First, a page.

Saturday, June 21, 2008

The Death of the Semicolon

Random articles like this one by Paul Collins in Slate are the reason I spend so much time online when I could be reading a book.

If you had asked me cold to define the purpose of the semicolon, I would have said something like:

It's when you want to pause for more than a comma, but keep two thoughts in the same sentence. This article says:

"The 1737 guide Bibliotheca Technologica recognizes "The comma (,) which stops the voice while you tell [count] one. The Semicolon (;) pauseth while you tell two. The Colon (:) while you tell three; and then period, or full stop (.) while you tell four." Lacking standards for how punctuation shades the meaning of sentences—and not just their oration—18th-century writers went berserk with the catchall mark."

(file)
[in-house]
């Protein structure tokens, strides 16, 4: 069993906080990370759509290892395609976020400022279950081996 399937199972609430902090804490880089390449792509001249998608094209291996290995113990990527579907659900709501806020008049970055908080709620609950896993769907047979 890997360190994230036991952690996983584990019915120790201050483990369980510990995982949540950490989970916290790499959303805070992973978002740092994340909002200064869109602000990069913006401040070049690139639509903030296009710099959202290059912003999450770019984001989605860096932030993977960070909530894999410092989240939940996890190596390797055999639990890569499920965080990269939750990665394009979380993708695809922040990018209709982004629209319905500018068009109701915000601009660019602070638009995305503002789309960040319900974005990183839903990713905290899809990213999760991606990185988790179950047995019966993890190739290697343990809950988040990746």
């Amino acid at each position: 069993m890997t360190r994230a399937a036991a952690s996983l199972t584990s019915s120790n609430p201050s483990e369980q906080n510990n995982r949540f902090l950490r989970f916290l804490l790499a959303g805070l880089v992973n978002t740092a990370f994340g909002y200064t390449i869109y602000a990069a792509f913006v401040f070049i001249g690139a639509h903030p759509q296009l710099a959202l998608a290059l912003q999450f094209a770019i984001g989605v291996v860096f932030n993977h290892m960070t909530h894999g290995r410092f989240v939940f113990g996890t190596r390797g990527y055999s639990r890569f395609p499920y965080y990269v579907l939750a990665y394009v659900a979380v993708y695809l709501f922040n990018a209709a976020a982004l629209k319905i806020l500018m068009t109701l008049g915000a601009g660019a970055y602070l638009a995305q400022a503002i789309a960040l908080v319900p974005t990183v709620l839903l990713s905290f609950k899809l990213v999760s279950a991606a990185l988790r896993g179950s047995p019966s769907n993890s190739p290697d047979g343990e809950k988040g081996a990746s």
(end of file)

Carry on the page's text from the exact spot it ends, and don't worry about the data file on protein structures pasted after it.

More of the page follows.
If you had asked me cold why the semicolon is dying, I would have said something like:

"It's my fault. I got lazy and started using dashes all the time. And the word 'got'."

Collins says this:

"As Coleridge hints, semicolons hit a speed bump with Romanticism's craze for dashes, for words that practically spasmed off the page. Take this sample from the 1814 poem The Orphans: "Dead—dead—quite dead—and pale—oh!—oh!""

I don't know about "spasmed off the page", but there it is.

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